This plan was developed following the adoption into law of Assembly Bill 575, which changed the emphasis of state forestry from silvaculture to MULTI-USE management. It is intended to provide for our state forest managers on formulating a ‘Master Plan’ for our beloved resource. The Brule River State Forest was established to protect this unique trout stream’s watershed, and borders approximately one mile on each side of the river from its springs and headwaters to its mouth at Lake Superior. Recent inventories by the Bureau of Endangered Resources report that over 60 species of plants and animals in the Brule River State Forest are listed as rare and endangered.

The plan calls for the ecological restoration, to every extent possible, to its original pre-settlement tree cover for the protection of the watershed and for the continuing improvement of the biodiversity of species within the area. This can be accomplished by passive management, although the plan also strongly encourages the careful thinning of plantations in the BRSF.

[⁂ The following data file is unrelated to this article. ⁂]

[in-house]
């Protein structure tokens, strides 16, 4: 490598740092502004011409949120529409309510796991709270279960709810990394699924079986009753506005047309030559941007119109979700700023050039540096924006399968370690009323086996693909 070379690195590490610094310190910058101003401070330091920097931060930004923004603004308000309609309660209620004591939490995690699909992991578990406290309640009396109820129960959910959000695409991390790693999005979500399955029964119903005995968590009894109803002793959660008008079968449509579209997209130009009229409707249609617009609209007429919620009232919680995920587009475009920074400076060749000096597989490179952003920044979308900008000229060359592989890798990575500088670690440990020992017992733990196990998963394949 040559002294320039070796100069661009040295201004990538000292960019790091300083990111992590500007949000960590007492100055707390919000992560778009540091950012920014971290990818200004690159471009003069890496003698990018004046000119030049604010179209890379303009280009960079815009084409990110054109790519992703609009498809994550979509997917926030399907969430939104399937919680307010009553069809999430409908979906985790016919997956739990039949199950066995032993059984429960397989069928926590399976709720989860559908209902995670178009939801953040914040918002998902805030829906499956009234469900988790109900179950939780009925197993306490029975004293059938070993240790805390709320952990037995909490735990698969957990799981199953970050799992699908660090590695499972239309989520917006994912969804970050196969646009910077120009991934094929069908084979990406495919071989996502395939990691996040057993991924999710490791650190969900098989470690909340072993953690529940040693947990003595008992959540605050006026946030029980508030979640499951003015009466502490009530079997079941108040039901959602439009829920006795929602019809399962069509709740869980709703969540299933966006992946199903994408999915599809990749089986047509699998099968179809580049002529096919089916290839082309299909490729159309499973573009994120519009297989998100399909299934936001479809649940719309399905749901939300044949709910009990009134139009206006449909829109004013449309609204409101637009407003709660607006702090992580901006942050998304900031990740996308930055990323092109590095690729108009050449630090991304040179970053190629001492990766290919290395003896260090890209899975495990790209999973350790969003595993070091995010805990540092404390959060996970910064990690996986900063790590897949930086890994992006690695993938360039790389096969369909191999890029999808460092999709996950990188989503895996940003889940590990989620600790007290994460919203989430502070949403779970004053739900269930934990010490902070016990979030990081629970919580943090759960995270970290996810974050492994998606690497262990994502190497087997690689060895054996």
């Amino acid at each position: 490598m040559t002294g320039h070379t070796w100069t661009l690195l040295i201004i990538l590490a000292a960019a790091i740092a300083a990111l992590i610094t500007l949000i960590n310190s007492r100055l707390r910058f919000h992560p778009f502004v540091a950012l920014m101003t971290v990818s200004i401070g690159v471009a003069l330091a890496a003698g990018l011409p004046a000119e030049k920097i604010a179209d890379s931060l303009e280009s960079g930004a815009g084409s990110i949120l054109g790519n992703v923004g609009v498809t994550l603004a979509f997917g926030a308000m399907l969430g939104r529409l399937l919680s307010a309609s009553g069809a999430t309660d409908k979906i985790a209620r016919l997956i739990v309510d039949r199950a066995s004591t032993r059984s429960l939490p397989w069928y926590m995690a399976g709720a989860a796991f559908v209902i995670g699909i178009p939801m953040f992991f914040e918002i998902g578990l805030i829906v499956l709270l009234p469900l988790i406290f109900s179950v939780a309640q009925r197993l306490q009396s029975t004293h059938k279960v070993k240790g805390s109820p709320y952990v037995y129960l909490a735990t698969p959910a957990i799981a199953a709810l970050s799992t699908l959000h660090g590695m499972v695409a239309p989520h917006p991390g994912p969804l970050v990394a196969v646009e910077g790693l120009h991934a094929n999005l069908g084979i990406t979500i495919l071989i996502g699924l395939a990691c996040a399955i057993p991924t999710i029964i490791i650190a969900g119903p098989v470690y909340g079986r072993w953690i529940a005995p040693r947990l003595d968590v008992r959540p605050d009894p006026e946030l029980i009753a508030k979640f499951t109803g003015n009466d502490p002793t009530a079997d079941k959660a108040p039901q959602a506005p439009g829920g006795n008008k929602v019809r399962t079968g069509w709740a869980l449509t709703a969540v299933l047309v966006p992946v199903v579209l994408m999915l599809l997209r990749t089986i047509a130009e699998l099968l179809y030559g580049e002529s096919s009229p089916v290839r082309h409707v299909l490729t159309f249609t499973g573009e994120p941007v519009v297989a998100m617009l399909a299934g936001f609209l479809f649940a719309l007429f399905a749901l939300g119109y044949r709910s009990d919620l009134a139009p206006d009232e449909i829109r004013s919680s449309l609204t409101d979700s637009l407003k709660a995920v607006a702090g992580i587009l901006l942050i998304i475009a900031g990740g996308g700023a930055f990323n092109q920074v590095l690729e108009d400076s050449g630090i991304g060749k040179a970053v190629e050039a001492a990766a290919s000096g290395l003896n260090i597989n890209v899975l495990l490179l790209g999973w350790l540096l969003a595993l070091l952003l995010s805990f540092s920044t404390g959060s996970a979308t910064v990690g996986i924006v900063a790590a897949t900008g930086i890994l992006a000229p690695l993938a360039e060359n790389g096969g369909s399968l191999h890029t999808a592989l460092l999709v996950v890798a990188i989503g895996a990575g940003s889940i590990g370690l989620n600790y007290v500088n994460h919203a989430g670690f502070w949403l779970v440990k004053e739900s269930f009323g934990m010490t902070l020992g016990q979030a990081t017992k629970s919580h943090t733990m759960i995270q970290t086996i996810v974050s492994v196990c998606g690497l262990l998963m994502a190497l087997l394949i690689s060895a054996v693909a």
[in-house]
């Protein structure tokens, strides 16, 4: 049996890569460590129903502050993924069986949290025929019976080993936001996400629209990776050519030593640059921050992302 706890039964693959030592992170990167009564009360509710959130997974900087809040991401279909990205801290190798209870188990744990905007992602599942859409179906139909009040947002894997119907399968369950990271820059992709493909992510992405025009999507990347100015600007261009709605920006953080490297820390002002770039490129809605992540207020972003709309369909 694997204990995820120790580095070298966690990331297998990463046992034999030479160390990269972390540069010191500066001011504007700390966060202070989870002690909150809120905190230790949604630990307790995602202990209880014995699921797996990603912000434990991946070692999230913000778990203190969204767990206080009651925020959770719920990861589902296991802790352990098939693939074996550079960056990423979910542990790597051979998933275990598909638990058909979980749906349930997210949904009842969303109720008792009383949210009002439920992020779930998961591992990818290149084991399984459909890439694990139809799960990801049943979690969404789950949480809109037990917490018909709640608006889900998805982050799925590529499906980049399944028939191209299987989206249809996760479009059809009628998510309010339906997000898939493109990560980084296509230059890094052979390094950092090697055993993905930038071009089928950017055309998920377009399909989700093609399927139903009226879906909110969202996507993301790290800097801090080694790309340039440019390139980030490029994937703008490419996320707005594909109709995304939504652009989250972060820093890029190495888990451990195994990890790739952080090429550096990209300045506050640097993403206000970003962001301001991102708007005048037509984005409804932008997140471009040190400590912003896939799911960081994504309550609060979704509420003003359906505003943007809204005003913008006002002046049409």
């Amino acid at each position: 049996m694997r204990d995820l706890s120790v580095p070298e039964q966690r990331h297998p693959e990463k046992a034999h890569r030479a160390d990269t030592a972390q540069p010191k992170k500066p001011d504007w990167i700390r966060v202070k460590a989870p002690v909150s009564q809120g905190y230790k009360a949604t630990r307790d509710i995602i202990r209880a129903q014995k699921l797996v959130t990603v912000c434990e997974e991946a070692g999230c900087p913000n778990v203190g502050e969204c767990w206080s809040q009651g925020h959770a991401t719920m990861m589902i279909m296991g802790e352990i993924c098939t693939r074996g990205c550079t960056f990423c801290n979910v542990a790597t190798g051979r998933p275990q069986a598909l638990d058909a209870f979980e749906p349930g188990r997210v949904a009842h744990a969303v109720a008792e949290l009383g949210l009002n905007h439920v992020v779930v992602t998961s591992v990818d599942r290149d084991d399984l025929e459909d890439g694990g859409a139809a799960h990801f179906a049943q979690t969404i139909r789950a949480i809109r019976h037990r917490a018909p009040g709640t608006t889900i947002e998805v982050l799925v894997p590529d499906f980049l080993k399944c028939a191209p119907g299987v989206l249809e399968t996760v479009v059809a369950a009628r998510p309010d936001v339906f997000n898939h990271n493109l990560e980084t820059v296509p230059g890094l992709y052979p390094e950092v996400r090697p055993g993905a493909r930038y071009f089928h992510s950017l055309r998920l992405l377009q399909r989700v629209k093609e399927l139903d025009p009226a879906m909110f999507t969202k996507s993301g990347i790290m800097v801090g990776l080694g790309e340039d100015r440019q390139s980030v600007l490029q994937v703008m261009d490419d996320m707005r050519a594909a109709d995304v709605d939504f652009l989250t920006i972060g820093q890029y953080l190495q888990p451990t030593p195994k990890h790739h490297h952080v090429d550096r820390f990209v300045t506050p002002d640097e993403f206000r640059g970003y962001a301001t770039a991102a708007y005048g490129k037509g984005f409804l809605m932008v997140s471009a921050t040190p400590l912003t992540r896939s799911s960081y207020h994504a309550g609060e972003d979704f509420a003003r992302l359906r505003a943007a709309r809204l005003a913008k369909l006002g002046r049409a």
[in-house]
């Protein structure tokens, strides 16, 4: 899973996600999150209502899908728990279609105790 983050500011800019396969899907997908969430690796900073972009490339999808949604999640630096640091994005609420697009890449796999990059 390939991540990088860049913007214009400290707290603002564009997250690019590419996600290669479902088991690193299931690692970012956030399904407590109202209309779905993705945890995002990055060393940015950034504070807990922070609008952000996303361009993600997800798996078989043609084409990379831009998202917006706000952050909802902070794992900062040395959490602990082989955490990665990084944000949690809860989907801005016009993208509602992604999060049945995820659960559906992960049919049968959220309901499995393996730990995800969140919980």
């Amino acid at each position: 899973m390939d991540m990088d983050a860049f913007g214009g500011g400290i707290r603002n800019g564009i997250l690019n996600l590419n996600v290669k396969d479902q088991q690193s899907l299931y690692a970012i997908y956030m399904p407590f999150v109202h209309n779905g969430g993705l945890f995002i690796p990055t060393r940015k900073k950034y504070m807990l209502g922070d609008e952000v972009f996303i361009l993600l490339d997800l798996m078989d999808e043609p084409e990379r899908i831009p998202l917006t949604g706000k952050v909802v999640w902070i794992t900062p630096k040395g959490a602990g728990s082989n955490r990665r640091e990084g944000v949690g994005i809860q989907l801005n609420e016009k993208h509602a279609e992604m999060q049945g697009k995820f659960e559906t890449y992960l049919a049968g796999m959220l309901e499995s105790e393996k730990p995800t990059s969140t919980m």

The restoration plan incorporates the land use classification categories and recreational settings to the soil/forest types, which are ecologically compatible and are required by NR44.

Pulp sources abound in the region, from industrial, county and private woodlots, but only the Brule Valley provides the extraordinary mix of eagles, trout, bogs wildflowers, canoeing, rapids, trails and northwoods history; an experience that is vanishing from our state landscape. I believe the Brule River was visited and fished by five Presidents, not because of the great value of its timber harvest, but rather because of the “Old Growth” or Climax forest that has been a historic part Brule. It is a shame in showing a vestige of this forest to the Natural Resource Board, which oversees the Department, there had to be a visit to Private land holdings to picture this concept on the BRSF. Ron Johnson Wildlife Biologist Iron River, WI